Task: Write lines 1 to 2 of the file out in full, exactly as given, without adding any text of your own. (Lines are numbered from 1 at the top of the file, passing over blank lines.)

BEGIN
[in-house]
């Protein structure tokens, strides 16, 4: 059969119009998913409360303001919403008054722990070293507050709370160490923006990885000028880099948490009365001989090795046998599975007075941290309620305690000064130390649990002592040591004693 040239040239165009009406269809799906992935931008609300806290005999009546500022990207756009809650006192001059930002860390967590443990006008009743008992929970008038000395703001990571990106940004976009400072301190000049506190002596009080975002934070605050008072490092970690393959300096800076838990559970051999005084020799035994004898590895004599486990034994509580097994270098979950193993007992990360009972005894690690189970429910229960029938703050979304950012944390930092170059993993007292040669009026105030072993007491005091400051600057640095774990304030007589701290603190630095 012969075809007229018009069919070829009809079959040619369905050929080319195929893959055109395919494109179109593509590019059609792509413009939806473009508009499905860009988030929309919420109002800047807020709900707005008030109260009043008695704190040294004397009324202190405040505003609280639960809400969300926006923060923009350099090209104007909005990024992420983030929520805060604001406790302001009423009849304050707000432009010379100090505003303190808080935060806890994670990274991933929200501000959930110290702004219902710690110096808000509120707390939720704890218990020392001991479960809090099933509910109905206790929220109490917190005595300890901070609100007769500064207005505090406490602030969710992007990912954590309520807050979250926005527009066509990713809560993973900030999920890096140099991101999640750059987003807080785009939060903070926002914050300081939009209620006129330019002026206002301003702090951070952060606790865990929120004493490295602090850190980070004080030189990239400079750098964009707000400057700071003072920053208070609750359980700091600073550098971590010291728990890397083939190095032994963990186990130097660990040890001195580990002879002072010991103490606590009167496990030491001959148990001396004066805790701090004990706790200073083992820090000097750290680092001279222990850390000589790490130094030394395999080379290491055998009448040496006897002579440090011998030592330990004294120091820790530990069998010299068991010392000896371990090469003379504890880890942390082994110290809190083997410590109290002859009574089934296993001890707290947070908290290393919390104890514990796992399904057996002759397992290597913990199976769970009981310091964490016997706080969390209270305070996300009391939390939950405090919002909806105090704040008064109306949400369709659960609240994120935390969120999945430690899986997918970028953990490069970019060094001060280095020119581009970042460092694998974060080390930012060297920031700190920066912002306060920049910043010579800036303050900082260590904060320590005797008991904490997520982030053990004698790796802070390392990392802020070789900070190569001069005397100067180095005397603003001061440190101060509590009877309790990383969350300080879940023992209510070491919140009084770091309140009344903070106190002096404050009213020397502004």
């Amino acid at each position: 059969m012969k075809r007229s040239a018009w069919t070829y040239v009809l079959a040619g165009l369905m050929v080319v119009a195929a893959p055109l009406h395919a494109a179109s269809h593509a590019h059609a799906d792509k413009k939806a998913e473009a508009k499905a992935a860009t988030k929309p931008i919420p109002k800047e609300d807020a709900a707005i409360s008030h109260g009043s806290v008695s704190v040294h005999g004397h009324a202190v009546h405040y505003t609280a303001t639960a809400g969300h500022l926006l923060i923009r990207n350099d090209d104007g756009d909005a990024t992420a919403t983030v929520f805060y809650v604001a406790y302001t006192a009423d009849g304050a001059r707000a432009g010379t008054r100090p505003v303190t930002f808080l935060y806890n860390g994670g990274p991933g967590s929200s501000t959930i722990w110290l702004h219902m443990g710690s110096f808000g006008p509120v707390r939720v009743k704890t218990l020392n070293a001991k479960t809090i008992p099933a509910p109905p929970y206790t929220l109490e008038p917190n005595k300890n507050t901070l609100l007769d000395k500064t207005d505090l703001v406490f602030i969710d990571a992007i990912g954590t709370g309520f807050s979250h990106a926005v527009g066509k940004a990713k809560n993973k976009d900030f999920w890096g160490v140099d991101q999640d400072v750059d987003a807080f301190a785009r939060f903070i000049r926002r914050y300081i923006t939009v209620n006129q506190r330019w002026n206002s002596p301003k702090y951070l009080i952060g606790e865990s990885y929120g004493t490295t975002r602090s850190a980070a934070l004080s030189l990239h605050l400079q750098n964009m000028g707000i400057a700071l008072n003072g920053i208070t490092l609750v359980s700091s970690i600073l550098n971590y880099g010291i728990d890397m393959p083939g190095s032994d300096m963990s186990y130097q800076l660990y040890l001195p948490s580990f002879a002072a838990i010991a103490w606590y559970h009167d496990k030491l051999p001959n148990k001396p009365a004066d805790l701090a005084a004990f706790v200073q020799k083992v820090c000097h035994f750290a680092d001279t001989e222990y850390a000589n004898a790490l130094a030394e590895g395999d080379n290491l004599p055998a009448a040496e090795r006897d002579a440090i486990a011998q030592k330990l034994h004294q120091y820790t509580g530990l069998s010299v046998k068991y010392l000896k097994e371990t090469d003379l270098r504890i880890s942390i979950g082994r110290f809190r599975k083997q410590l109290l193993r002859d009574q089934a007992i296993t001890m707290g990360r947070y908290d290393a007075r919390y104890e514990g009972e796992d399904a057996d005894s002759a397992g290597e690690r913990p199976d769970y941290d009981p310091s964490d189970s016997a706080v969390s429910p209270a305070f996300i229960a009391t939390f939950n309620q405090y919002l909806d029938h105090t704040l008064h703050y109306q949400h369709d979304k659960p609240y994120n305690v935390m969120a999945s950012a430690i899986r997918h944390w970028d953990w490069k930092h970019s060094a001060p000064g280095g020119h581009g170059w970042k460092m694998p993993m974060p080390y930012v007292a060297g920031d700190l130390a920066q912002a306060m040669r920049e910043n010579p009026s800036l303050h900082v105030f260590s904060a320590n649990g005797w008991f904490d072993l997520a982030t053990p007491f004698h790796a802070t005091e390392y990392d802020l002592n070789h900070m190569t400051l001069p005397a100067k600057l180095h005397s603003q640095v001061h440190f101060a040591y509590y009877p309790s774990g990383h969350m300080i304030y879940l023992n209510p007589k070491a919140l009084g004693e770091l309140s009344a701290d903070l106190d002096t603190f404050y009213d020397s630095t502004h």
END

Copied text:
[in-house]
């Protein structure tokens, strides 16, 4: 059969119009998913409360303001919403008054722990070293507050709370160490923006990885000028880099948490009365001989090795046998599975007075941290309620305690000064130390649990002592040591004693 040239040239165009009406269809799906992935931008609300806290005999009546500022990207756009809650006192001059930002860390967590443990006008009743008992929970008038000395703001990571990106940004976009400072301190000049506190002596009080975002934070605050008072490092970690393959300096800076838990559970051999005084020799035994004898590895004599486990034994509580097994270098979950193993007992990360009972005894690690189970429910229960029938703050979304950012944390930092170059993993007292040669009026105030072993007491005091400051600057640095774990304030007589701290603190630095 012969075809007229018009069919070829009809079959040619369905050929080319195929893959055109395919494109179109593509590019059609792509413009939806473009508009499905860009988030929309919420109002800047807020709900707005008030109260009043008695704190040294004397009324202190405040505003609280639960809400969300926006923060923009350099090209104007909005990024992420983030929520805060604001406790302001009423009849304050707000432009010379100090505003303190808080935060806890994670990274991933929200501000959930110290702004219902710690110096808000509120707390939720704890218990020392001991479960809090099933509910109905206790929220109490917190005595300890901070609100007769500064207005505090406490602030969710992007990912954590309520807050979250926005527009066509990713809560993973900030999920890096140099991101999640750059987003807080785009939060903070926002914050300081939009209620006129330019002026206002301003702090951070952060606790865990929120004493490295602090850190980070004080030189990239400079750098964009707000400057700071003072920053208070609750359980700091600073550098971590010291728990890397083939190095032994963990186990130097660990040890001195580990002879002072010991103490606590009167496990030491001959148990001396004066805790701090004990706790200073083992820090000097750290680092001279222990850390000589790490130094030394395999080379290491055998009448040496006897002579440090011998030592330990004294120091820790530990069998010299068991010392000896371990090469003379504890880890942390082994110290809190083997410590109290002859009574089934296993001890707290947070908290290393919390104890514990796992399904057996002759397992290597913990199976769970009981310091964490016997706080969390209270305070996300009391939390939950405090919002909806105090704040008064109306949400369709659960609240994120935390969120999945430690899986997918970028953990490069970019060094001060280095020119581009970042460092694998974060080390930012060297920031700190920066912002306060920049910043010579800036303050900082260590904060320590005797008991904490997520982030053990004698790796802070390392990392802020070789900070190569001069005397100067180095005397603003001061440190101060509590009877309790990383969350300080879940023992209510070491919140009084770091309140009344903070106190002096404050009213020397502004």